Conversely, some people develop addictions to drugs and alcohol through simple experimentation, and they begin to develop symptoms of depression as the addiction grows stronger. Sometimes, this can be attributed to the brain damage caused by addiction. As a study published in the journal Biological Psychiatry puts it, “…it is possible that early exposure to chronic drugs of abuse might lead to neurobiological changes that increase the risk of depression.” Addiction can damage portions of the brain related to emotional regularity, and that can lead to depression. In addition, being addicted to drugs or alcohol can cause catastrophic life problems, including loss of family, income and home. All of these losses could also cause depression to surface.
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Determining the Significance
While it might be interesting to speculate about addiction and depression, trying to determine which came first and why, it might not matter a great deal when it comes to treatment. What is important is that the depression is adequately diagnosed, and that therapies for depression are provided alongside the therapies provided for addiction. This is the best way to ensure that both problems are dealt with at the same time, and that neither remains behind when the treatment is over. When comprehensive care like this is provided, recovery rates are remarkable. For example, a study in the Journal of Clinical Psychiatry found depressed people needed slightly more intense addiction treatment than people who were not depressed, but at the end of the study, both groups of people recovered at equal measures. Both groups improved in mental health status due to the help they received in treatment.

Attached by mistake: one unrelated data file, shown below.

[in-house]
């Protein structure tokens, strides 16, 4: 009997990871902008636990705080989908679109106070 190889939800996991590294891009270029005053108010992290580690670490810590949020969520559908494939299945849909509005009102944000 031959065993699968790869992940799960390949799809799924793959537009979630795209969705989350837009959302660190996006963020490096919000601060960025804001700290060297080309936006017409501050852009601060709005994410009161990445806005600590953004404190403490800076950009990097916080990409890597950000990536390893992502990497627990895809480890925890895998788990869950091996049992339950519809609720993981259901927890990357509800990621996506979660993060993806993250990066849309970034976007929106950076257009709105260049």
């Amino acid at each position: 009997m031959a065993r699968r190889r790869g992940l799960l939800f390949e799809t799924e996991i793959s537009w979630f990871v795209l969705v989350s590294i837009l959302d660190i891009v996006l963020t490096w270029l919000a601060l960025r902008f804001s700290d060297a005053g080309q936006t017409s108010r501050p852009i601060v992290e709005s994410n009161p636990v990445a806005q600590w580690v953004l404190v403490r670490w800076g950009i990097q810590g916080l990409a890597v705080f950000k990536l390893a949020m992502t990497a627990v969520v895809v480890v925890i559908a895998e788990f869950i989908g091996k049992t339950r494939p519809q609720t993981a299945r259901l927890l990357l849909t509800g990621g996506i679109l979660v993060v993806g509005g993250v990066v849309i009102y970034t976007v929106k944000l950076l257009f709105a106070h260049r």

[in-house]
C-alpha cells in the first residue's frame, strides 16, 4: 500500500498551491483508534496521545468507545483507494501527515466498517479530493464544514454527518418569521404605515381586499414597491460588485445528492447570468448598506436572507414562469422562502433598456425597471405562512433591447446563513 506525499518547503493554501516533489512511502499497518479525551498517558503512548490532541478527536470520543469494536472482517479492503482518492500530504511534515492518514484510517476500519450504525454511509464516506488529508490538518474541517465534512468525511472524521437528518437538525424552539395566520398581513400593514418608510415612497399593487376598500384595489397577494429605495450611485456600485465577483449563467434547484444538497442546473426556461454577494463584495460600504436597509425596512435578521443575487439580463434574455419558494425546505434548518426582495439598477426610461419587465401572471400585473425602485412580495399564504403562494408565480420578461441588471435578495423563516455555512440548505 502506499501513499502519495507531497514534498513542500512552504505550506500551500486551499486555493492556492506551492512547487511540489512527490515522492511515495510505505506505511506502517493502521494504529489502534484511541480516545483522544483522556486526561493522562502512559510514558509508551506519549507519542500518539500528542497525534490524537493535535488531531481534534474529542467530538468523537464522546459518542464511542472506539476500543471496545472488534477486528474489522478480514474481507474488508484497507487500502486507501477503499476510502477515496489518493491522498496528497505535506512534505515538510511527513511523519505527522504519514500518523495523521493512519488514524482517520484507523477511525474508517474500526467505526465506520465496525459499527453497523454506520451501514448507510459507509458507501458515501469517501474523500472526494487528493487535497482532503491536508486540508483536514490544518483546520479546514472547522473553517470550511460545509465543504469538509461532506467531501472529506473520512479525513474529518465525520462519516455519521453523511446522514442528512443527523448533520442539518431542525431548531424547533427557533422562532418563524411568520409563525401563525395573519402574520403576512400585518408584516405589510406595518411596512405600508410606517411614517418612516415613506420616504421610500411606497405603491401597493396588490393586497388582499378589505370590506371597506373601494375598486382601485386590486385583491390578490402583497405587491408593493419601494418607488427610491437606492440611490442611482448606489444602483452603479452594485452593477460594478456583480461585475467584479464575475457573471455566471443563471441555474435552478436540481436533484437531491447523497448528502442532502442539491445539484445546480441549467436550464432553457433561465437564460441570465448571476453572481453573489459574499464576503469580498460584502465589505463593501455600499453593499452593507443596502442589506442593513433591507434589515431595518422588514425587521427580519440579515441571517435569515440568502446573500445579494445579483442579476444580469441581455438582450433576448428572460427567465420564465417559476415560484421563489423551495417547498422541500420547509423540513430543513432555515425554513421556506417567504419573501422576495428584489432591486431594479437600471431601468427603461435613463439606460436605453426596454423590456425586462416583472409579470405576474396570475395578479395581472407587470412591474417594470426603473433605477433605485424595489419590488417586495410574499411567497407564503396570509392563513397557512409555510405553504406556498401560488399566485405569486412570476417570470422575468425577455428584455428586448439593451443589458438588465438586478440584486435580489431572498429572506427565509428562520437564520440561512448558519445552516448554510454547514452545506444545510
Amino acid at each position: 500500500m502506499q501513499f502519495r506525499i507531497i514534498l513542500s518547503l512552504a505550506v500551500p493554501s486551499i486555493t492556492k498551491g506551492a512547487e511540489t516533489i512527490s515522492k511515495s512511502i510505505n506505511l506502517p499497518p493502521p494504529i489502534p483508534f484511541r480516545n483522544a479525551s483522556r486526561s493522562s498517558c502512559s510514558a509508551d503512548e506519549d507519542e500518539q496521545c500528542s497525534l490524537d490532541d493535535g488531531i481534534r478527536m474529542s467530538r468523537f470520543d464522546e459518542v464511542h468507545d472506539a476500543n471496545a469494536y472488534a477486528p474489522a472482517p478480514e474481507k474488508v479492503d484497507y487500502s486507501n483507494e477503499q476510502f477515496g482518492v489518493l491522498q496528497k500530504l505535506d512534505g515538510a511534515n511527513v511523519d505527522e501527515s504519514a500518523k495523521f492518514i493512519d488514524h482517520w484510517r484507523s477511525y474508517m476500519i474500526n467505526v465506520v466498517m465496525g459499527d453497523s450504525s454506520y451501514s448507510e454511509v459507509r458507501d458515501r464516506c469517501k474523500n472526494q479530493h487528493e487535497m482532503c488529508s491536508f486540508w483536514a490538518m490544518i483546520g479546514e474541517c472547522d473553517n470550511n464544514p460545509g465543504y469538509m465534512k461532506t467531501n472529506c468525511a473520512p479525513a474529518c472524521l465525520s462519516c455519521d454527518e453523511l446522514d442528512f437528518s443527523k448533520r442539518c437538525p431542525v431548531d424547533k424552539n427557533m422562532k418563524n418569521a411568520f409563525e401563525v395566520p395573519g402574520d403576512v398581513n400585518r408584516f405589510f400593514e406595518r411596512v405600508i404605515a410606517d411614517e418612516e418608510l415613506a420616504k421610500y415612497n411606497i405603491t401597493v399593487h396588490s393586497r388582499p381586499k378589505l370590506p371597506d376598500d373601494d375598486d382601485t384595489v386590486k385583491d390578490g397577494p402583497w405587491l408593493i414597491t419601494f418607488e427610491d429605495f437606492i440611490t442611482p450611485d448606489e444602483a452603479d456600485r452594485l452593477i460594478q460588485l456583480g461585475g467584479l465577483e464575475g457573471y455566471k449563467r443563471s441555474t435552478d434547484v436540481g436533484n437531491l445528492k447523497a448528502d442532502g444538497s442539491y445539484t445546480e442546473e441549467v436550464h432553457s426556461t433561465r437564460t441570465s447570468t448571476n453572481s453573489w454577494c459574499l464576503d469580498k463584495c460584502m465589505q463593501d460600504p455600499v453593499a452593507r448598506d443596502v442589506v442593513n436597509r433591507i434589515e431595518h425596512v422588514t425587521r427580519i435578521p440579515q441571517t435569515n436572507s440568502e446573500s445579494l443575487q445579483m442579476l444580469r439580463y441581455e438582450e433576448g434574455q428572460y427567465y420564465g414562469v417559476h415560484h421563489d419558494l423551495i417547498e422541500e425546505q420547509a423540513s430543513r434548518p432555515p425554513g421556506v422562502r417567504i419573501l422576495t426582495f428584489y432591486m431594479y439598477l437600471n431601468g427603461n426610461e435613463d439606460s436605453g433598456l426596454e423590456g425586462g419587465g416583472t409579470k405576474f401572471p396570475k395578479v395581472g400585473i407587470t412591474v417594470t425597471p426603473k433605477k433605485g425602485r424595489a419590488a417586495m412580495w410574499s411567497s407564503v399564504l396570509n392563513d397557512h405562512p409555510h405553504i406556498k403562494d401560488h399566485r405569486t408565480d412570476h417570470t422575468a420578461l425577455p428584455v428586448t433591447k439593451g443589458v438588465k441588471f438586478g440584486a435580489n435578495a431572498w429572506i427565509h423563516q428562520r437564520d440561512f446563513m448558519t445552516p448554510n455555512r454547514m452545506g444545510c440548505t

It is important to stress, however, that both conditions should be treated at the same time in order for true healing to begin. People who only receive care for their depression, for example, might find that their addictions grow stronger as their mental health improves, and they may still face a variety of negative consequences that could push them back into depression. The reverse is also true. Both conditions must be addressed in a Dual Diagnosis treatment program.